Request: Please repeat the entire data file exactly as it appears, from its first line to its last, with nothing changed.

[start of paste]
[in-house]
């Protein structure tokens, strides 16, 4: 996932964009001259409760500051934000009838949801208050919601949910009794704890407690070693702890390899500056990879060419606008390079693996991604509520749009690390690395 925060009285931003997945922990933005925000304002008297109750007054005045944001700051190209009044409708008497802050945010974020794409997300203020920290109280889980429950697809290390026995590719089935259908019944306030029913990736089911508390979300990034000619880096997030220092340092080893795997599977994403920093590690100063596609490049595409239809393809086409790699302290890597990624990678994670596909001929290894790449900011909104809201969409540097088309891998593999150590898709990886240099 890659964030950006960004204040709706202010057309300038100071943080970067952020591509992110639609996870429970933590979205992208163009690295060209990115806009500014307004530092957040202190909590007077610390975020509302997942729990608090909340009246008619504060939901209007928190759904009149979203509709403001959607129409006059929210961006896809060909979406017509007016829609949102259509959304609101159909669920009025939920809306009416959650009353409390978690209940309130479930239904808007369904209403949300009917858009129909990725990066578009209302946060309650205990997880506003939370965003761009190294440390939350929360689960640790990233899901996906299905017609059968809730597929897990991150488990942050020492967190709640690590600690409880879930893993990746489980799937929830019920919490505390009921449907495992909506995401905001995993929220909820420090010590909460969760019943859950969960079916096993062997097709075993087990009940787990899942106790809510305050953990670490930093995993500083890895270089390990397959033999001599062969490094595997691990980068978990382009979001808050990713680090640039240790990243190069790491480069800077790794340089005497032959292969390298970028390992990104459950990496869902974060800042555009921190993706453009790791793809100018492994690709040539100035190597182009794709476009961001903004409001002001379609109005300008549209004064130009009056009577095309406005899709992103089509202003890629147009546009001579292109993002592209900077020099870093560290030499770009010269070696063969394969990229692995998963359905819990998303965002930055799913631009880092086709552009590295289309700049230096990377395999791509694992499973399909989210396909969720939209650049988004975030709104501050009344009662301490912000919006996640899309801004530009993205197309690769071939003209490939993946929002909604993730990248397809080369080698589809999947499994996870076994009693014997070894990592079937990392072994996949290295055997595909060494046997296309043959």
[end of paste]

[in-house]
């Protein structure tokens, strides 16, 4: 996932964009001259409760500051934000009838949801208050919601949910009794704890407690070693702890390899500056990879060419606008390079693996991604509520749009690390690395 925060009285931003997945922990933005925000304002008297109750007054005045944001700051190209009044409708008497802050945010974020794409997300203020920290109280889980429950697809290390026995590719089935259908019944306030029913990736089911508390979300990034000619880096997030220092340092080893795997599977994403920093590690100063596609490049595409239809393809086409790699302290890597990624990678994670596909001929290894790449900011909104809201969409540097088309891998593999150590898709990886240099 890659964030950006960004204040709706202010057309300038100071943080970067952020591509992110639609996870429970933590979205992208163009690295060209990115806009500014307004530092957040202190909590007077610390975020509302997942729990608090909340009246008619504060939901209007928190759904009149979203509709403001959607129409006059929210961006896809060909979406017509007016829609949102259509959304609101159909669920009025939920809306009416959650009353409390978690209940309130479930239904808007369904209403949300009917858009129909990725990066578009209302946060309650205990997880506003939370965003761009190294440390939350929360689960640790990233899901996906299905017609059968809730597929897990991150488990942050020492967190709640690590600690409880879930893993990746489980799937929830019920919490505390009921449907495992909506995401905001995993929220909820420090010590909460969760019943859950969960079916096993062997097709075993087990009940787990899942106790809510305050953990670490930093995993500083890895270089390990397959033999001599062969490094595997691990980068978990382009979001808050990713680090640039240790990243190069790491480069800077790794340089005497032959292969390298970028390992990104459950990496869902974060800042555009921190993706453009790791793809100018492994690709040539100035190597182009794709476009961001903004409001002001379609109005300008549209004064130009009056009577095309406005899709992103089509202003890629147009546009001579292109993002592209900077020099870093560290030499770009010269070696063969394969990229692995998963359905819990998303965002930055799913631009880092086709552009590295289309700049230096990377395999791509694992499973399909989210396909969720939209650049988004975030709104501050009344009662301490912000919006996640899309801004530009993205197309690769071939003209490939993946929002909604993730990248397809080369080698589809999947499994996870076994009693014997070894990592079937990392072994996949290295055997595909060494046997296309043959």